Different stakeholders have different definitions of sustainability, or sustainable development. The definitions reported by some of the most authoritative organizations are reported below.
The Food and Agriculture Organization of the United Nations (FAO) defines sustainable development as "the management and conservation of the natural resource base, and the orientation of technological and institutional change in such a manner as to ensure the attainment and continued satisfaction of human needs for present and future generations. Such sustainable development (in the agriculture, forestry, and fisheries sectors) conserves land, water, plant and animal genetic resources, is environmentally non-degrading, technologically appropriate, economically viable and socially acceptable".
More specifically, FAO defines sustainable agriculture and rural development as processes that meet the following criteria:
FAO also defines a sustainable livelihood as a livelihood that can cope with, and recover from, stresses and shocks and maintain or enhance its capabilities and assets both now and in the future, whilst not undermining the natural resource base.
The United Nations Environment Programme (UNEP) defines sustainable development as development that ensures that the use of resources and the environment today does not compromise their use in the future.
Sustainable development, or sustainability, is defined by the World Wildlife Fund for Nature (WWF) as an economic activity that meets the needs of the present generation without compromising the ability of future generations to meet their needs. Sustainability is based upon three components: economic growth, social progress and environmental protection.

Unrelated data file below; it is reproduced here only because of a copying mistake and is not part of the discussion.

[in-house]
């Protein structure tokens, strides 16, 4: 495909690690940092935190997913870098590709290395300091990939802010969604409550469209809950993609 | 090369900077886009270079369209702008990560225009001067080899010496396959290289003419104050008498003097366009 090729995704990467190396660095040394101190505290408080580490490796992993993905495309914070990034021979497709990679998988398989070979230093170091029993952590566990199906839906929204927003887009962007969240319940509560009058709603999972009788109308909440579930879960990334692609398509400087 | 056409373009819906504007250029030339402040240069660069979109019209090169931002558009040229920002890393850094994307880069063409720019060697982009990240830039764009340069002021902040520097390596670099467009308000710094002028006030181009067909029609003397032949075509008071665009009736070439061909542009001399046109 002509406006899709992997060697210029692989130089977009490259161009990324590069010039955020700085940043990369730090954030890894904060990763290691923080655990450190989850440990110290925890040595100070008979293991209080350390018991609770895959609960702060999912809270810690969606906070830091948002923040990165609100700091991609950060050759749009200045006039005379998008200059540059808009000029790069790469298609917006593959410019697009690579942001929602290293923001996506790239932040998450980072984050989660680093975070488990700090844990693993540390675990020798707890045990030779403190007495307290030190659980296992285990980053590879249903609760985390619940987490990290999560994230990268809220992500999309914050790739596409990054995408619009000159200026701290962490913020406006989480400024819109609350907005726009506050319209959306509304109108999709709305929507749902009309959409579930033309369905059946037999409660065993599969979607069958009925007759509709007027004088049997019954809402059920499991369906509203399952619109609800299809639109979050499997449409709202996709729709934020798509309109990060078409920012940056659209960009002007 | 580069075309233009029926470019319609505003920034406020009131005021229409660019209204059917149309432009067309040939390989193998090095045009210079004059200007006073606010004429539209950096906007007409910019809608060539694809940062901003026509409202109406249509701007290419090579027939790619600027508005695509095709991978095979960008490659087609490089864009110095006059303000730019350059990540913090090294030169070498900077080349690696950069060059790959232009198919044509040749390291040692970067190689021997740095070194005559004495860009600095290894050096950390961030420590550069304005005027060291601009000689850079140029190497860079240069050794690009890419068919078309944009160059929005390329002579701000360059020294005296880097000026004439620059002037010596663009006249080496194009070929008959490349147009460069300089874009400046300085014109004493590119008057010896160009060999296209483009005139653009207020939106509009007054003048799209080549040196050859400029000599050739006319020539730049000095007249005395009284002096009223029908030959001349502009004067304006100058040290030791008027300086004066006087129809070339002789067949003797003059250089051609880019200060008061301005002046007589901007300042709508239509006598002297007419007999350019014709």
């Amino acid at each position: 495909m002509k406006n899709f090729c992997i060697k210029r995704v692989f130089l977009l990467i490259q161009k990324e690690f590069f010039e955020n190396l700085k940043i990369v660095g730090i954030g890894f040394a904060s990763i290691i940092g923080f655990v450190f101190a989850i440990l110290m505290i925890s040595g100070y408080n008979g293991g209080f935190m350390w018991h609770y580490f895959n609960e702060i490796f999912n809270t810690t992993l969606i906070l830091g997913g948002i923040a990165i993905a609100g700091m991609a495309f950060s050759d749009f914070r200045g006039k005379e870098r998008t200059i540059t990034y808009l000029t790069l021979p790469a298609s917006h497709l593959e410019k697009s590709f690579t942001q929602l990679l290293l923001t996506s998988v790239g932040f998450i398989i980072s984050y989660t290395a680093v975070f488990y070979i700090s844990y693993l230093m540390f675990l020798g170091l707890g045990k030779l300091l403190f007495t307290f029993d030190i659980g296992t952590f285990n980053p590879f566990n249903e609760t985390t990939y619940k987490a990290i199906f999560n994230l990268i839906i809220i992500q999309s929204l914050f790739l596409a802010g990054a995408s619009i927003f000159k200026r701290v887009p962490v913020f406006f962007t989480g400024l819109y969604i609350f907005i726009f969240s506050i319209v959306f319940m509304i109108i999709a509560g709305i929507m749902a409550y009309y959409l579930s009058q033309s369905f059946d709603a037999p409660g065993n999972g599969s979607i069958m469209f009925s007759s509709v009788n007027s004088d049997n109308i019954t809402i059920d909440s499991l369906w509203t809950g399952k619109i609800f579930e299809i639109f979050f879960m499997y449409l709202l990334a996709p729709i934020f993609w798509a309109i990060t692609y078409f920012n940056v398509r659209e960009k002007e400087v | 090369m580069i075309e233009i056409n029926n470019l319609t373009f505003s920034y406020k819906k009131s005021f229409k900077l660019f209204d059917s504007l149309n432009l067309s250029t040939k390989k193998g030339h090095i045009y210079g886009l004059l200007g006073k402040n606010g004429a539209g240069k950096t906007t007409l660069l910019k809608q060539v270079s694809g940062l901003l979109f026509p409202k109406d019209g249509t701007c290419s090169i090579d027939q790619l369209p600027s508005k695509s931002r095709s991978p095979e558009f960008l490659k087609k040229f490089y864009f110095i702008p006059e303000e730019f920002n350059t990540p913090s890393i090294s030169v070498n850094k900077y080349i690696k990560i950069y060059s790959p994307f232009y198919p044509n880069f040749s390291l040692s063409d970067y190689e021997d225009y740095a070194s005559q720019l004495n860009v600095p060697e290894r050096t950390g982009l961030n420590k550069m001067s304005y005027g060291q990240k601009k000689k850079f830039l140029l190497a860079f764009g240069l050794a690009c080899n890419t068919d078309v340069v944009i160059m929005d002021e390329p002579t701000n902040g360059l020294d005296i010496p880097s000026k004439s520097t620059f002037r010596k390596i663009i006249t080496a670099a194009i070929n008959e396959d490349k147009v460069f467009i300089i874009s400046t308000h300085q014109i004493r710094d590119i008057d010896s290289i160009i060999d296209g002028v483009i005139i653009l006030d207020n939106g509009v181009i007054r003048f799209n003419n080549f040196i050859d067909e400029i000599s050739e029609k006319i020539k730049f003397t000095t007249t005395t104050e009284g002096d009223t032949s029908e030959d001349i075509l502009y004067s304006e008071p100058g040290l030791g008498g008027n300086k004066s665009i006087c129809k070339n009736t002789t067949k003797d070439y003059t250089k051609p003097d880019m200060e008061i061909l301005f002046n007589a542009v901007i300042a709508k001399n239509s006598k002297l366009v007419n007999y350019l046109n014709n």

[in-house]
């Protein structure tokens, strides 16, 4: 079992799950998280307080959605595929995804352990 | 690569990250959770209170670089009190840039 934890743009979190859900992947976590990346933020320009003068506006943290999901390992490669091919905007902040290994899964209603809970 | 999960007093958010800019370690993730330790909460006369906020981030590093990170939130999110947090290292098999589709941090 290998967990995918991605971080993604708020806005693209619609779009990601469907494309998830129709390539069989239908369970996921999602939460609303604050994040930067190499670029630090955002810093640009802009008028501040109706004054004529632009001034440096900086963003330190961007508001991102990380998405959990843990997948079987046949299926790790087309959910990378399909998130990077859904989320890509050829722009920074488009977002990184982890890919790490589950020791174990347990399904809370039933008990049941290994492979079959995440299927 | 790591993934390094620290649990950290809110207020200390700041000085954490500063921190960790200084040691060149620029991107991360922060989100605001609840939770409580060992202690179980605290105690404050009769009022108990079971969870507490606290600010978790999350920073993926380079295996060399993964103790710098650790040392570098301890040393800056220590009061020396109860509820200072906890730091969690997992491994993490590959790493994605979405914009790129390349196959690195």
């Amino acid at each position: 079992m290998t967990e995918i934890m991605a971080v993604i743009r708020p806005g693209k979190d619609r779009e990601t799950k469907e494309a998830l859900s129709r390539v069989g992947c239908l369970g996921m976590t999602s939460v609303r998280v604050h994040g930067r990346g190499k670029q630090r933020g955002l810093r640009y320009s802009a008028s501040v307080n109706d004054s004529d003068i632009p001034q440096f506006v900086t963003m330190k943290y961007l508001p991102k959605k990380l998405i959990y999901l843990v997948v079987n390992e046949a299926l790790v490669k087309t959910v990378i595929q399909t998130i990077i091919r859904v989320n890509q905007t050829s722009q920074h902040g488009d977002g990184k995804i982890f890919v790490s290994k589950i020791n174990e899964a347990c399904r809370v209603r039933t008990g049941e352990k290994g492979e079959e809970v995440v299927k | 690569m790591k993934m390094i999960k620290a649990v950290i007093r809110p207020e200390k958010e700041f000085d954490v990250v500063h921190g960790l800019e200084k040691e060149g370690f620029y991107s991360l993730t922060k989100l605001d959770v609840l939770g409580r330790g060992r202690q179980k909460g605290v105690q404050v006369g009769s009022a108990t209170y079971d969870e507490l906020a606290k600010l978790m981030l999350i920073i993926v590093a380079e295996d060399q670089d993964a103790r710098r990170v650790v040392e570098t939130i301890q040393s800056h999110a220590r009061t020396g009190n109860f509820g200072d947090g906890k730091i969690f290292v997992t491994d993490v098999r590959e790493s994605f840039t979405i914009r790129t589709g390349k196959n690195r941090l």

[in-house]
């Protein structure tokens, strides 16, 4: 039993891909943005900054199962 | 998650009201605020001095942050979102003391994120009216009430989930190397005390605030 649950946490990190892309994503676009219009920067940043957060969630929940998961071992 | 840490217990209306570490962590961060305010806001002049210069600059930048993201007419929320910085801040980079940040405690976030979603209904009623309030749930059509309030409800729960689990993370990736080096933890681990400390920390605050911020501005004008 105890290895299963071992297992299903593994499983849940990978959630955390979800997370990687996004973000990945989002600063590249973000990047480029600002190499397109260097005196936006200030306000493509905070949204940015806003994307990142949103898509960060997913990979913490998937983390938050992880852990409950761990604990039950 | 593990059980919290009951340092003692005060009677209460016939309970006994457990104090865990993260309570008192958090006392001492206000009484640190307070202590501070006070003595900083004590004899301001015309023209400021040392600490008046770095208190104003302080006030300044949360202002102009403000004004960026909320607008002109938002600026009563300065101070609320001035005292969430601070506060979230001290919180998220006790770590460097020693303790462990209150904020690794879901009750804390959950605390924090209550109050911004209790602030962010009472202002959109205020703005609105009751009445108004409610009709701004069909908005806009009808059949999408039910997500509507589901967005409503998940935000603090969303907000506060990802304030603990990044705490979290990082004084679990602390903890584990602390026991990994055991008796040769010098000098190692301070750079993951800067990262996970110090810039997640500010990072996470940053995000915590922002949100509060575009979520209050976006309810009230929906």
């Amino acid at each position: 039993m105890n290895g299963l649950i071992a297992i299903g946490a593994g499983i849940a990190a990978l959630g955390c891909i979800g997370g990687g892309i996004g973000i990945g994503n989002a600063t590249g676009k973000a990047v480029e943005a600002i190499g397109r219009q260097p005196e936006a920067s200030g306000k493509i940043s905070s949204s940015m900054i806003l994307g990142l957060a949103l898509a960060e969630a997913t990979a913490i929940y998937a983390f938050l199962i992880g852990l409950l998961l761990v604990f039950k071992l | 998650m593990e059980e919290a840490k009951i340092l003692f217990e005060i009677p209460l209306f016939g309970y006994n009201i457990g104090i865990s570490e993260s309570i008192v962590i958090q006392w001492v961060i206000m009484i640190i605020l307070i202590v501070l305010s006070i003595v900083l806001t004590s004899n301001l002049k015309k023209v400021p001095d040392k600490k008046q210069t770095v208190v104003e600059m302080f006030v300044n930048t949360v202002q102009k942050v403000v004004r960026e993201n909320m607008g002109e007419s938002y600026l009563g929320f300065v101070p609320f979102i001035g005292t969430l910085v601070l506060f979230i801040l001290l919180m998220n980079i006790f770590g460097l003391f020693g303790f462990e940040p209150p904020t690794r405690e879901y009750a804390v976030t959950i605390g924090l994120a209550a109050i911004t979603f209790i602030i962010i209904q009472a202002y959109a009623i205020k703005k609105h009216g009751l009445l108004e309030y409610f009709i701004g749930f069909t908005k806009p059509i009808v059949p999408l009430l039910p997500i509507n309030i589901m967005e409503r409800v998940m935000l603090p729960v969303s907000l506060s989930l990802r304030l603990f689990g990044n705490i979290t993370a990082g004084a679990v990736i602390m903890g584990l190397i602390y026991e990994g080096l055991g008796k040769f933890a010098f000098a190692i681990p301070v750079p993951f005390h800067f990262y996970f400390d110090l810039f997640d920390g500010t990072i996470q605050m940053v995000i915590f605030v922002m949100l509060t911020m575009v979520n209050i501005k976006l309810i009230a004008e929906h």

The World Summit for Sustainable Development (WSSD) held in Johannesburg in 2002 states that sustainable development is built on three interdependent and mutually re-enforcing pillars economic development, social development and environmental protection that must be established at local, national, regional and global levels. This establishes linkages among poverty alleviation, human rights, biodiversity, clean water and sanitation, renewable energy and the sustainable use of natural resources.
The aforesaid definitions share some key concepts such as the long-term environmental, social and economic viability of activities and their ability to deliver quantity and quality outputs now and for generations to come.
Applied to the aquaculture sector this means long-term production of safe aquaculture products with respect to natural resources and in such a way as to deliver socio-economic development not only for local fishery communities, but also for other resource users and globally.